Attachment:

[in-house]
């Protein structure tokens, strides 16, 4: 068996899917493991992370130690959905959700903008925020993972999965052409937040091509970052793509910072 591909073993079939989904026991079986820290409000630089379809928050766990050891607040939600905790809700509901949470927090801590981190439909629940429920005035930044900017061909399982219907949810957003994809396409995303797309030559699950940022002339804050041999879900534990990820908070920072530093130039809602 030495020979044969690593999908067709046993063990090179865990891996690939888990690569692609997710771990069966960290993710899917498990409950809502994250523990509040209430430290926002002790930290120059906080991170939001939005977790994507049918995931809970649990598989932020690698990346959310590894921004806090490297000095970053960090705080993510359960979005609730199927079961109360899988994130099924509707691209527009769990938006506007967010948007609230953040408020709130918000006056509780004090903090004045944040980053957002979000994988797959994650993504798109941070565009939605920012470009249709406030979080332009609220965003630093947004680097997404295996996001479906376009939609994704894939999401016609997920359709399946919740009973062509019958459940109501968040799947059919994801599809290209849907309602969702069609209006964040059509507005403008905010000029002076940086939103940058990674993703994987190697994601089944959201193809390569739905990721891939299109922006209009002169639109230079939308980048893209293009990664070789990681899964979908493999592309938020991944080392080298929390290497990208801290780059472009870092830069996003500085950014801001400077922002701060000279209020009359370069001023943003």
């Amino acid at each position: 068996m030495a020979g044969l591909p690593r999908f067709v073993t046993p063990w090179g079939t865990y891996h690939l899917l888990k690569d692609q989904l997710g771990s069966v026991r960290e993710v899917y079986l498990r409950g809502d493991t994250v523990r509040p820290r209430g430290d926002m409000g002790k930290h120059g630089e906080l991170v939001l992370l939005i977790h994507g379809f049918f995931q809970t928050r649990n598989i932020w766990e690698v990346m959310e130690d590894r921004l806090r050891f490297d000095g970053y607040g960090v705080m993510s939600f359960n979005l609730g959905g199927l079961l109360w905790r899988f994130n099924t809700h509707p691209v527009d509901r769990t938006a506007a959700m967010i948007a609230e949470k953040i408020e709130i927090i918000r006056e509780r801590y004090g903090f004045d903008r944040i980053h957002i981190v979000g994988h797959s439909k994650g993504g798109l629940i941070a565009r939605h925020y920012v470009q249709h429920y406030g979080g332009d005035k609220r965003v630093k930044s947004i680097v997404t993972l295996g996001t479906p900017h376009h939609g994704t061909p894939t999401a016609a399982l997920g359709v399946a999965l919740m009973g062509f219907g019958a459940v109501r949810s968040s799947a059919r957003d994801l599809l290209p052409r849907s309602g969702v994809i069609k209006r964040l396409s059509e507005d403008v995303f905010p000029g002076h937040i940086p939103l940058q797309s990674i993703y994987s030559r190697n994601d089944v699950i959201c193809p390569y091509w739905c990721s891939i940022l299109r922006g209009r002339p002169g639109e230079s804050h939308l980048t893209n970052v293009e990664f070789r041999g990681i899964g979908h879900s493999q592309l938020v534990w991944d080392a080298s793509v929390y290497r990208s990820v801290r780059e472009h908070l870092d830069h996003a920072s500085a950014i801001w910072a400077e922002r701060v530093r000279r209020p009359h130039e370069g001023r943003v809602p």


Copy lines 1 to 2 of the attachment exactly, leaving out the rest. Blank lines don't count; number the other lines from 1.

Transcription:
[in-house]
């Protein structure tokens, strides 16, 4: 068996899917493991992370130690959905959700903008925020993972999965052409937040091509970052793509910072 591909073993079939989904026991079986820290409000630089379809928050766990050891607040939600905790809700509901949470927090801590981190439909629940429920005035930044900017061909399982219907949810957003994809396409995303797309030559699950940022002339804050041999879900534990990820908070920072530093130039809602 030495020979044969690593999908067709046993063990090179865990891996690939888990690569692609997710771990069966960290993710899917498990409950809502994250523990509040209430430290926002002790930290120059906080991170939001939005977790994507049918995931809970649990598989932020690698990346959310590894921004806090490297000095970053960090705080993510359960979005609730199927079961109360899988994130099924509707691209527009769990938006506007967010948007609230953040408020709130918000006056509780004090903090004045944040980053957002979000994988797959994650993504798109941070565009939605920012470009249709406030979080332009609220965003630093947004680097997404295996996001479906376009939609994704894939999401016609997920359709399946919740009973062509019958459940109501968040799947059919994801599809290209849907309602969702069609209006964040059509507005403008905010000029002076940086939103940058990674993703994987190697994601089944959201193809390569739905990721891939299109922006209009002169639109230079939308980048893209293009990664070789990681899964979908493999592309938020991944080392080298929390290497990208801290780059472009870092830069996003500085950014801001400077922002701060000279209020009359370069001023943003």